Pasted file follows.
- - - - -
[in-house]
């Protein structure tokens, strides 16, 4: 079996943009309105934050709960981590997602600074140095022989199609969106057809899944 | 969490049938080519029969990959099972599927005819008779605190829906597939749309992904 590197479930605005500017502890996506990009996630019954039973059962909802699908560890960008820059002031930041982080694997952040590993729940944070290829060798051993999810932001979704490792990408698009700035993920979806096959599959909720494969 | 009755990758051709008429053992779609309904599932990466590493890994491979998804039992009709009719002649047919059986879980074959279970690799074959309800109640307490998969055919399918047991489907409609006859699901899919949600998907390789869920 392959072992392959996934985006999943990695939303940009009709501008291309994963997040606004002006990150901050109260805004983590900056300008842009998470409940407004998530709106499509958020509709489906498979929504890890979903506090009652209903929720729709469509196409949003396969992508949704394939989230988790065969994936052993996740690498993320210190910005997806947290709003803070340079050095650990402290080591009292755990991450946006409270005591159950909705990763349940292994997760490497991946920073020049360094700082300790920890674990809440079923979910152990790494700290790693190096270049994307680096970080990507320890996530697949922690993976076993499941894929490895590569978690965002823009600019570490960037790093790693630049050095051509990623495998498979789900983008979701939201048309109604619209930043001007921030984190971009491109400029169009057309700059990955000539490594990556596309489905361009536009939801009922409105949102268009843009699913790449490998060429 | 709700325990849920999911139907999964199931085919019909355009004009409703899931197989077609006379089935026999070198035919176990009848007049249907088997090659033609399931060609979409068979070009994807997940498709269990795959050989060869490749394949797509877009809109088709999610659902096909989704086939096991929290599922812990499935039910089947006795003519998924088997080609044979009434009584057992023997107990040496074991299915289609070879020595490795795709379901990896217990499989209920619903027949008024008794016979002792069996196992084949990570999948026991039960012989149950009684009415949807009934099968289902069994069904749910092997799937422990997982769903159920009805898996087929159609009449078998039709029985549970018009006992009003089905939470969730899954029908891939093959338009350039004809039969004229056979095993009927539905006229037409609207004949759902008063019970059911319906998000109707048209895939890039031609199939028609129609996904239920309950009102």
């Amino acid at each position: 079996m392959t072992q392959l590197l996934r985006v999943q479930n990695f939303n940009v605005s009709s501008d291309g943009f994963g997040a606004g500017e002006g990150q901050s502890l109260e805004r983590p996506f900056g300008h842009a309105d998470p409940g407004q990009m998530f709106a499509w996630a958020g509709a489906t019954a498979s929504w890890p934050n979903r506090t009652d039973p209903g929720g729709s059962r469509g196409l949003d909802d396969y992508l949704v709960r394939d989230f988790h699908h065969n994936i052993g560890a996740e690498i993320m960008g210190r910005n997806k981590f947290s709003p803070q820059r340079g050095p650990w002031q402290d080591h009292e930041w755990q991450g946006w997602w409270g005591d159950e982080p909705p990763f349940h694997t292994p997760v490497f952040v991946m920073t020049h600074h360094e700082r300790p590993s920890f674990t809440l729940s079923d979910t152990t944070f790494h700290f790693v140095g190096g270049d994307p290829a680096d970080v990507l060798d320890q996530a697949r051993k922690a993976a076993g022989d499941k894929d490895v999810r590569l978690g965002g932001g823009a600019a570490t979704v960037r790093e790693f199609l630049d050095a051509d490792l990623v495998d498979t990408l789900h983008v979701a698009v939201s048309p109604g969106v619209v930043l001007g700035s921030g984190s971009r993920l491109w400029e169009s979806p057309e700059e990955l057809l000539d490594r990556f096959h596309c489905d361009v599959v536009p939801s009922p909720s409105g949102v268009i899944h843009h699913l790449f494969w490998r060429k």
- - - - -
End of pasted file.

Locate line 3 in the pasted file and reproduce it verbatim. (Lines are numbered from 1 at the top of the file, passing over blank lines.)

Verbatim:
């Amino acid at each position: 079996m392959t072992q392959l590197l996934r985006v999943q479930n990695f939303n940009v605005s009709s501008d291309g943009f994963g997040a606004g500017e002006g990150q901050s502890l109260e805004r983590p996506f900056g300008h842009a309105d998470p409940g407004q990009m998530f709106a499509w996630a958020g509709a489906t019954a498979s929504w890890p934050n979903r506090t009652d039973p209903g929720g729709s059962r469509g196409l949003d909802d396969y992508l949704v709960r394939d989230f988790h699908h065969n994936i052993g560890a996740e690498i993320m960008g210190r910005n997806k981590f947290s709003p803070q820059r340079g050095p650990w002031q402290d080591h009292e930041w755990q991450g946006w997602w409270g005591d159950e982080p909705p990763f349940h694997t292994p997760v490497f952040v991946m920073t020049h600074h360094e700082r300790p590993s920890f674990t809440l729940s079923d979910t152990t944070f790494h700290f790693v140095g190096g270049d994307p290829a680096d970080v990507l060798d320890q996530a697949r051993k922690a993976a076993g022989d499941k894929d490895v999810r590569l978690g965002g932001g823009a600019a570490t979704v960037r790093e790693f199609l630049d050095a051509d490792l990623v495998d498979t990408l789900h983008v979701a698009v939201s048309p109604g969106v619209v930043l001007g700035s921030g984190s971009r993920l491109w400029e169009s979806p057309e700059e990955l057809l000539d490594r990556f096959h596309c489905d361009v599959v536009p939801s009922p909720s409105g949102v268009i899944h843009h699913l790449f494969w490998r060429k």